first_imgDownload AudioCombating the wildfires breaking out across the Alaska involves a mix of local, state, and federal resources. But amid organizational and financial complexities, most of the immediate needs on the ground are quite basic.A level below ground in the National Guard Armory at Joint Base Elmendorf Richardson, the State’s Emergency Operation Center is a hive of computer monitors, flat-screen TVs, and telephones.“Our job is not to fight fires,” said Michael O’Hare, Director of the state’s Emergency Management division. “Our job is to make sure the fire-fighters are putting the fires out.”Front-line fire fighting is overseen by the Division of Forestry–they’re the ones calling in crews of hot-shots or phoning into the National Guard for helicopters.By contrast, the EOC feels a bit like a big tent, with representatives fielding phone calls and connecting folks in the Mat-Su or Kenai Boroughs with things they need right away: cots, blankets, pillows, sanitation kits.”The Division of Homeland Security and Emergency Management also handles the next phase of the recovery process: Disaster Assistance. That phase started Wednesday, as Borough officials went out with state Troopers to do windshield checks, spotting which properties are damaged. That information will eventually be used by the state in providing funds to home-owners for repairs, and bringing in Federal FEMA money if the destruction is beyond the Borough or state’s ability to pay.“Natural disasters are always very expensive, particularly in Alaska,” said Bryan Fisher, who, as Incident Manager, is at the nexus for all the agencies and levels of government involved. He and his staff wear red vests so that outside partners can tell who’s on the emergency management team. Surrounded by logistics and complexity, Fisher insists his job is simple: support the local jurisdictions.At the center of all this is Bryan Fisher, who wears a red vest so that officials from a wide array of outside agencies know he’s part of the emergency management team. Fisher says his job is simple: support the local jurisdictions.In a complicated crisis situation, just having the room and the know-how to coordinate is key. Emergency managers handling the wildfires are on-call for 12-hour shifts seven days a week. Fisher says having the capacity to navigate all the available resources frees up front-line crews, dealing with everything from fire suppression to evacuations.“The state of Alaska does not forcibly evacuate anybody, from from anywhere,” Fisher said. “If the homeowner or resident chooses not to leave, (firefighters) take information down on who they are, where they are, and next of kin to be able to notify if, godforbid, something should happen.”Those serious conversations are a huge challenge.“The firefighter’s primary mission is to save lives and protect property. And having to be a stranger and come in to say ‘we need you to leave now and if you don’t you’re on your own because we have to protect ourselves, and protect all the rest of the property and homeowners in the area where the fire is’ is (a) very, very difficult conversation to have.”Officials and relief workers are seeing donations come in, but want Alaskans to know that not all charity is equal when it comes to having the best impact.Relief agencies helping the state manage shelter and aid refer to something called “the disaster within the disaster.” What they mean is that well-meaning Alaskans rush out to donate goods that end up being more of a burden than a help.“The thing there’s too much of right now is clothing,” said Tom Gemmel, who works with the Red Cross, which is helping take care of the more than 90 evacuees staying at a shelter in Houston. Red Cross and other groups like the Salvation Army connect individuals with particular needs like eye-glasses, medications, and short-term housing. But they do it through gift certificates and deals with hotels–which depend on cash.If you want to help but don’t feel comfortable opening your wallet, you should still probably keep the green-beans and old sheets on the shelf.“The best thing people can do,” Gemmel explained, “is prepare themselves for disaster, because you’re pretty useless as a disaster volunteer if you’re worried about your own family.”Once the state begins its damage assessment phase, officials will have a clearer picture of specific needs.last_img read more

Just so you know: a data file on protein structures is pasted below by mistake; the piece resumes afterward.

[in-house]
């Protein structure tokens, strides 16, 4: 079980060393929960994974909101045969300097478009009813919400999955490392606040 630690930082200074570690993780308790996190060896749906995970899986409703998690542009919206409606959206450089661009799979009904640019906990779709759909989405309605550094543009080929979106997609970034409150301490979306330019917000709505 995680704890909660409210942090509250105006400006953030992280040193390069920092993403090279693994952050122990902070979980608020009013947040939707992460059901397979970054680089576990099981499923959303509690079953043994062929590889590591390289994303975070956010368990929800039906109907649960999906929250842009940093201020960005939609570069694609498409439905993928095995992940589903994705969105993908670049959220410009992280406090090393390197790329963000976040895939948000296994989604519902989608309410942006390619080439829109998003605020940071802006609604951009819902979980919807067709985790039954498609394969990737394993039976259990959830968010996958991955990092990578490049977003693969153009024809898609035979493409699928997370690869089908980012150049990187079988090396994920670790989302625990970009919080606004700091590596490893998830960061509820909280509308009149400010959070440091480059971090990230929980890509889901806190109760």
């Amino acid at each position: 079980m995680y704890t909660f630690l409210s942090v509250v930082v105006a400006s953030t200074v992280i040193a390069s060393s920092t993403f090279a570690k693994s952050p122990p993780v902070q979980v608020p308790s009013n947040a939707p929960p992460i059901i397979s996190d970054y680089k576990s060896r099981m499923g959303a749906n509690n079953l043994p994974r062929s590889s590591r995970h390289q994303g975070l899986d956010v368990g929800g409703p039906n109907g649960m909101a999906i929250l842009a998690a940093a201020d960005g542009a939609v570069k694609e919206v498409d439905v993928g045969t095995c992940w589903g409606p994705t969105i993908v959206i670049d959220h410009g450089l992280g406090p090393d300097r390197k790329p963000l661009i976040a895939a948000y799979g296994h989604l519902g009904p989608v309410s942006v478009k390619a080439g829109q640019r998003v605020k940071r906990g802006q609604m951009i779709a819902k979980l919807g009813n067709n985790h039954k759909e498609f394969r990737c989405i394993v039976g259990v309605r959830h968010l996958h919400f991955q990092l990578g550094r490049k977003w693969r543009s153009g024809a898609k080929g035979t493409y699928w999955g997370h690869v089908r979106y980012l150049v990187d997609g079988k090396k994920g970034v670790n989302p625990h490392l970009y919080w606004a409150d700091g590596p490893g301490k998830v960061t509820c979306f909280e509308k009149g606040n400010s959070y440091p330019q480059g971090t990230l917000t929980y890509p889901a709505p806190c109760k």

Mumbai man arrested for repeatedly raping daughter for months